- B) Small raises somehow do make a big difference. Then again, so does lucking out big-time on your housing situation, which for a renter is never solid enough ground to put your fears to rest.
- C) The farther away you are from direct client service, the more money you make: true in abortionland as well as most other fields. (Excluding doctors and CNAs, though even they make less than their non-abortionland counterparts.) There seems to be a ladder starting at the clinic and going through small, medium and large research and advocacy organizations. And sometimes it seems like there's an expectation -- maybe from your coworkers, mostly from others -- that you're going to climb that ladder professionally and financially, trading in face-time with women who need it for a series of raises and, sometimes, the supposed authority to speak on those women's behalf.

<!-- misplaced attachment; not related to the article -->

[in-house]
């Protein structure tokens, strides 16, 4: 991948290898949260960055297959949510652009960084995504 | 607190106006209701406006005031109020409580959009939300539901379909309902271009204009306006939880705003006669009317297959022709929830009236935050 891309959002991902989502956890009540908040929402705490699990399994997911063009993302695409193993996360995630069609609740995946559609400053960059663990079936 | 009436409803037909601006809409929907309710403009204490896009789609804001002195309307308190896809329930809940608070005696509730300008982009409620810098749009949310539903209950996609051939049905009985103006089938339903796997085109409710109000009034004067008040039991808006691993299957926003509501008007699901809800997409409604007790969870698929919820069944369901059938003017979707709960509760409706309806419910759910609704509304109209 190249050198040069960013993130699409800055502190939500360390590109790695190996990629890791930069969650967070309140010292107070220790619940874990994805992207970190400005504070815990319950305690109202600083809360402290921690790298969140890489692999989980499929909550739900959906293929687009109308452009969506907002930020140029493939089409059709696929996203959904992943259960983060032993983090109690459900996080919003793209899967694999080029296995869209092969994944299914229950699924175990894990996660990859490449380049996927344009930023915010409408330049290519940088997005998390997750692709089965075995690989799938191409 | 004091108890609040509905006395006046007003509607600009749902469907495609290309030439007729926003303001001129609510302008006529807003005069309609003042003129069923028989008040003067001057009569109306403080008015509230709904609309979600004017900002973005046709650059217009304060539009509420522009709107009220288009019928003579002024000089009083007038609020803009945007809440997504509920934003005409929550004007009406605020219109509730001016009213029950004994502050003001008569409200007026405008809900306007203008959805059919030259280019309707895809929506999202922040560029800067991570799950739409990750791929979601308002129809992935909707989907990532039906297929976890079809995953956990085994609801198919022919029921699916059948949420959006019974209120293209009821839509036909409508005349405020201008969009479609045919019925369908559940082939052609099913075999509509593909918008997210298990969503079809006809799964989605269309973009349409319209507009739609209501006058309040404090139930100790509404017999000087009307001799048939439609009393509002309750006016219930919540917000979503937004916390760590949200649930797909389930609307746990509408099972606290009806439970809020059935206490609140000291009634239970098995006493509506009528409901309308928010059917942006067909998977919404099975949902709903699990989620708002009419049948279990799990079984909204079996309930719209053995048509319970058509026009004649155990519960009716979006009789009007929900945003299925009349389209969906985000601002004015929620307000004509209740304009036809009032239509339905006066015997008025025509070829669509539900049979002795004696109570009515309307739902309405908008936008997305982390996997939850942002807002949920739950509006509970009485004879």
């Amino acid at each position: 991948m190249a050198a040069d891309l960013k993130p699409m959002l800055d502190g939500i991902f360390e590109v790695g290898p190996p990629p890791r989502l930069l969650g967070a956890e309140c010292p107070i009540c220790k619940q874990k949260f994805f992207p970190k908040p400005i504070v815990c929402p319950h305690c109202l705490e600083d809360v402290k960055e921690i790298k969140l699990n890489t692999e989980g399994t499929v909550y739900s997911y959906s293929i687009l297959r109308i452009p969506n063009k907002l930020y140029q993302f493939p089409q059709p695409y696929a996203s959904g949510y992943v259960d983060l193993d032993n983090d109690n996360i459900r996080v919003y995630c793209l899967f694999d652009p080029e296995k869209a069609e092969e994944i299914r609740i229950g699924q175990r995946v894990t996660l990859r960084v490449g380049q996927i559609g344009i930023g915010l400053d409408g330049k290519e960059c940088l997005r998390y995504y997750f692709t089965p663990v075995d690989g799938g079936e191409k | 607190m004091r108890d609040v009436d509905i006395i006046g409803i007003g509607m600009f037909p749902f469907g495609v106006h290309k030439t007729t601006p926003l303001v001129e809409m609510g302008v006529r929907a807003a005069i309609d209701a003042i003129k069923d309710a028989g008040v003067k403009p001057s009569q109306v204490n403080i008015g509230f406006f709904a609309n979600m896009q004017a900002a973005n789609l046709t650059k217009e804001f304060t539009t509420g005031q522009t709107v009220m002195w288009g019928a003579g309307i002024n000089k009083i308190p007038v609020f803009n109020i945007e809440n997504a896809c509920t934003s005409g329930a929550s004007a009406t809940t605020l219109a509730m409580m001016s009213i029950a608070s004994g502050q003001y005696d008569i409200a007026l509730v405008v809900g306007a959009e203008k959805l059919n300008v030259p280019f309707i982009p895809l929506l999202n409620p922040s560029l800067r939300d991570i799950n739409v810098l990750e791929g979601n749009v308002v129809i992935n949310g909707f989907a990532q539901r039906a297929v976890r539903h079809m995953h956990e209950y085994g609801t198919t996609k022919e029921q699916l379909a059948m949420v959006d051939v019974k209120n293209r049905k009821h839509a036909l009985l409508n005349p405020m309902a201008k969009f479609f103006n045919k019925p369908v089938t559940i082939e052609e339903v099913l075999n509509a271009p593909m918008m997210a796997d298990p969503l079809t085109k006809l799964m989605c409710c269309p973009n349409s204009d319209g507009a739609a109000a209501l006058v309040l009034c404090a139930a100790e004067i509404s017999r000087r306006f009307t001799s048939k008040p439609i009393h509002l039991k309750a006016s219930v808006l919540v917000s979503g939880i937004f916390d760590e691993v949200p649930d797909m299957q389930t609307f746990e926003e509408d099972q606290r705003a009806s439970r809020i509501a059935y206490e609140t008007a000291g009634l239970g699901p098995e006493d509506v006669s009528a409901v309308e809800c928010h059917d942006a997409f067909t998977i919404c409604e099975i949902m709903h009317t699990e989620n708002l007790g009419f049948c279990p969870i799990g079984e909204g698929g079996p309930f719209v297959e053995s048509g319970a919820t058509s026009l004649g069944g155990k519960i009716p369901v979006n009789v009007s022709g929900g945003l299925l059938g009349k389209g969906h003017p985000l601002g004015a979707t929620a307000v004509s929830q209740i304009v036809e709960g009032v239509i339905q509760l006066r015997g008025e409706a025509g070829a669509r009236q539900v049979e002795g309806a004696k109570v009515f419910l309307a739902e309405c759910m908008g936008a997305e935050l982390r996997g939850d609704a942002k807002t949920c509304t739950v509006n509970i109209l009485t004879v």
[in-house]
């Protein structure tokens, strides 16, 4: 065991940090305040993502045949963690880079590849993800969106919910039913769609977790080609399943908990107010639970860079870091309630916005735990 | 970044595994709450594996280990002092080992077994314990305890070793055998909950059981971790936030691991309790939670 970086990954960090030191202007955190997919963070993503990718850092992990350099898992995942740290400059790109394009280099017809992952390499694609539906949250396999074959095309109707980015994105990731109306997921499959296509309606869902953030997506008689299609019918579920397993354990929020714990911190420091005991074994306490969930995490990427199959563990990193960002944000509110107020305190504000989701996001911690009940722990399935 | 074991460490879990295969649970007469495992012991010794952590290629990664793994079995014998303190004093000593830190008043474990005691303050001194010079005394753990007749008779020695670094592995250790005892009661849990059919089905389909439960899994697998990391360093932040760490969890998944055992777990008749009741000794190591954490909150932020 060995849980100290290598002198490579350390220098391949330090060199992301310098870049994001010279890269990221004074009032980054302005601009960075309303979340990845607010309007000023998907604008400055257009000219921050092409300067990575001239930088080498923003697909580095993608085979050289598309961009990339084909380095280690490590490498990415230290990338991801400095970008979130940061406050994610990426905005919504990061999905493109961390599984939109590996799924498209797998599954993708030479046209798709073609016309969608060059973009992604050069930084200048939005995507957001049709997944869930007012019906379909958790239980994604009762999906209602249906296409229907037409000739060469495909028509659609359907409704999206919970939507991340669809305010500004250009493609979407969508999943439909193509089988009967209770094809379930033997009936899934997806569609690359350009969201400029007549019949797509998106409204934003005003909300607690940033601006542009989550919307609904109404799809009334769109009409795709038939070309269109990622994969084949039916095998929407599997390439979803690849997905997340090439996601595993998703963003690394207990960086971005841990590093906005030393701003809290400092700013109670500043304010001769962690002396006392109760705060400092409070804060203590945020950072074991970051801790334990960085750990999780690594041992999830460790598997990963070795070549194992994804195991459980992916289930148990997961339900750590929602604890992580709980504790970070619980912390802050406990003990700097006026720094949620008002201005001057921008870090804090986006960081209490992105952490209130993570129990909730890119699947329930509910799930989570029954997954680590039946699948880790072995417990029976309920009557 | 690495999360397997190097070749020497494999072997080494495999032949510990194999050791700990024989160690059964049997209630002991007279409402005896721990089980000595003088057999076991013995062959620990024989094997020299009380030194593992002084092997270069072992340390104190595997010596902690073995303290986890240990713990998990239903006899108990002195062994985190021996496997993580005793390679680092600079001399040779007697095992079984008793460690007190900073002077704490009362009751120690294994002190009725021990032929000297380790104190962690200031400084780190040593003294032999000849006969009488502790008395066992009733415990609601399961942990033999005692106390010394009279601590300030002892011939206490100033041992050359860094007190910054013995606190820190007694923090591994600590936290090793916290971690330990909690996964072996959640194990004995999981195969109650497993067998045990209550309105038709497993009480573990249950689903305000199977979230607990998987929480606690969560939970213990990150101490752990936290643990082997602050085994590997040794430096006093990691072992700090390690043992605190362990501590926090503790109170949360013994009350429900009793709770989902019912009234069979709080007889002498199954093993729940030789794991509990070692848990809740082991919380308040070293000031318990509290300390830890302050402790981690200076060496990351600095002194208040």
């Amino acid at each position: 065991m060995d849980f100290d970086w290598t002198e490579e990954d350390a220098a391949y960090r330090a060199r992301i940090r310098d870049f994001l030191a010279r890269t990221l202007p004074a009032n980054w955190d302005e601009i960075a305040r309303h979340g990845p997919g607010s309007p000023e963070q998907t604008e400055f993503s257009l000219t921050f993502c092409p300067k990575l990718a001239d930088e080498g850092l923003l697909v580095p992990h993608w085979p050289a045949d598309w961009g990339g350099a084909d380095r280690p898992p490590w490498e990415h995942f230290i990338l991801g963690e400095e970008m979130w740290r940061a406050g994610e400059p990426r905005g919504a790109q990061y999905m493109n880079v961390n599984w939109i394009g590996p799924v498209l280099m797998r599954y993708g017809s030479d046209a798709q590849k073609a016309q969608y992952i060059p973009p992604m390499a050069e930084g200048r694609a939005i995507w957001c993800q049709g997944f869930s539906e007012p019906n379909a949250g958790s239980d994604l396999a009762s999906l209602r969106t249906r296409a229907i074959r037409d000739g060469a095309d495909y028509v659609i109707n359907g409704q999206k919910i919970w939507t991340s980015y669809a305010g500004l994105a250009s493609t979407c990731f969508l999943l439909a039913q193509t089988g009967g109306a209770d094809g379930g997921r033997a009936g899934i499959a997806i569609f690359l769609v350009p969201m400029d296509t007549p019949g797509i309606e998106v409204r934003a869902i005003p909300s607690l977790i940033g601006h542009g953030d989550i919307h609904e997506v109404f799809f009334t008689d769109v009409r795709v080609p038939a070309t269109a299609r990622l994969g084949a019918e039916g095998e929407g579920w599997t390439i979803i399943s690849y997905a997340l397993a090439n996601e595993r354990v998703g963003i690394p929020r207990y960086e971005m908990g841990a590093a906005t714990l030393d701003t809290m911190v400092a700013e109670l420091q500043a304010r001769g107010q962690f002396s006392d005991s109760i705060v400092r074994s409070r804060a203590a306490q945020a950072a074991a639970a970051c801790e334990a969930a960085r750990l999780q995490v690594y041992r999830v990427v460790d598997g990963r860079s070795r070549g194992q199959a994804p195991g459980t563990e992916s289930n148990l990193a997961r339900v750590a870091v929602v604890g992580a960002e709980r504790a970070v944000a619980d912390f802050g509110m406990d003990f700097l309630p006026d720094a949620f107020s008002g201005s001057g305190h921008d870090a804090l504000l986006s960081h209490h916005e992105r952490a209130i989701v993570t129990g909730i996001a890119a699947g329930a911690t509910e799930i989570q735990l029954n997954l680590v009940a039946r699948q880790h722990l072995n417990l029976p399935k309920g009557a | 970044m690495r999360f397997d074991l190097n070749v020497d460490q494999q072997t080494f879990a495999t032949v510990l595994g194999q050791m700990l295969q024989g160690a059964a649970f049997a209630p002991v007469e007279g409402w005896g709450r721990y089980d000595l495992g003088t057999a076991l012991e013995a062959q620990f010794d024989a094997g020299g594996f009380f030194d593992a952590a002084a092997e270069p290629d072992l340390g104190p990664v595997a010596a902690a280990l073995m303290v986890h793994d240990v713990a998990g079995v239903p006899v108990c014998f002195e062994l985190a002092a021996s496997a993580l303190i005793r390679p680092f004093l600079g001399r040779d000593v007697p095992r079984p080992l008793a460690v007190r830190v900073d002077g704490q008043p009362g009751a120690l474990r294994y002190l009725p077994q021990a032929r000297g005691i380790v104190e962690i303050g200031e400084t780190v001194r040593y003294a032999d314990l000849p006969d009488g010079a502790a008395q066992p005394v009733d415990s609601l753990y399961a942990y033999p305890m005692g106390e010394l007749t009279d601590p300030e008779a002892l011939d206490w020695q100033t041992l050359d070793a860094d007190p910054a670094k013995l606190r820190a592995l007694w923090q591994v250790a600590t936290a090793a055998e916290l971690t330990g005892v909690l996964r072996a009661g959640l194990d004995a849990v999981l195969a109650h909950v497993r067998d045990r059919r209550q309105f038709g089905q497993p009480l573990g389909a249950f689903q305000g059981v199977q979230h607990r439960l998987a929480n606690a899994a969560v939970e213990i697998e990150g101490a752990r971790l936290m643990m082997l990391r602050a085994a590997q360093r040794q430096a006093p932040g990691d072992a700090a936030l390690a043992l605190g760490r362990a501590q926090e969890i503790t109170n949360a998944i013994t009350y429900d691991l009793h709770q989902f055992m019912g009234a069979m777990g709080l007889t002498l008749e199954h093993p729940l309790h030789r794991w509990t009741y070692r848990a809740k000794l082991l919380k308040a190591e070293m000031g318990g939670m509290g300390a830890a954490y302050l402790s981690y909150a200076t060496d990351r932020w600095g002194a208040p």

So Item II often brings me right back to Item I. Abortioneers clearly aren't in it for the money, which is scant, but it seems wrong and exploitative to take that for granted. At present, the most common career model I see is to get promoted out of direct-service abortioneering, yet that's not what many of us want. In addition to removing us from our clients, it brings us further into the non-profit industrial complex, which we then can't help but accept, internalize and reinforce. But the trade-off isn't just money, it's also often a salary instead of an hourly wage, more stable hours, more benefits, more responsibility, and/or simply less in-your-face stress. Sounds like a fair recompense for those burning out in lower-paying positions. And then there's the lifelong clinic staff, the other model, and it doesn't look like their raises are commensurate with their accumulating experiences.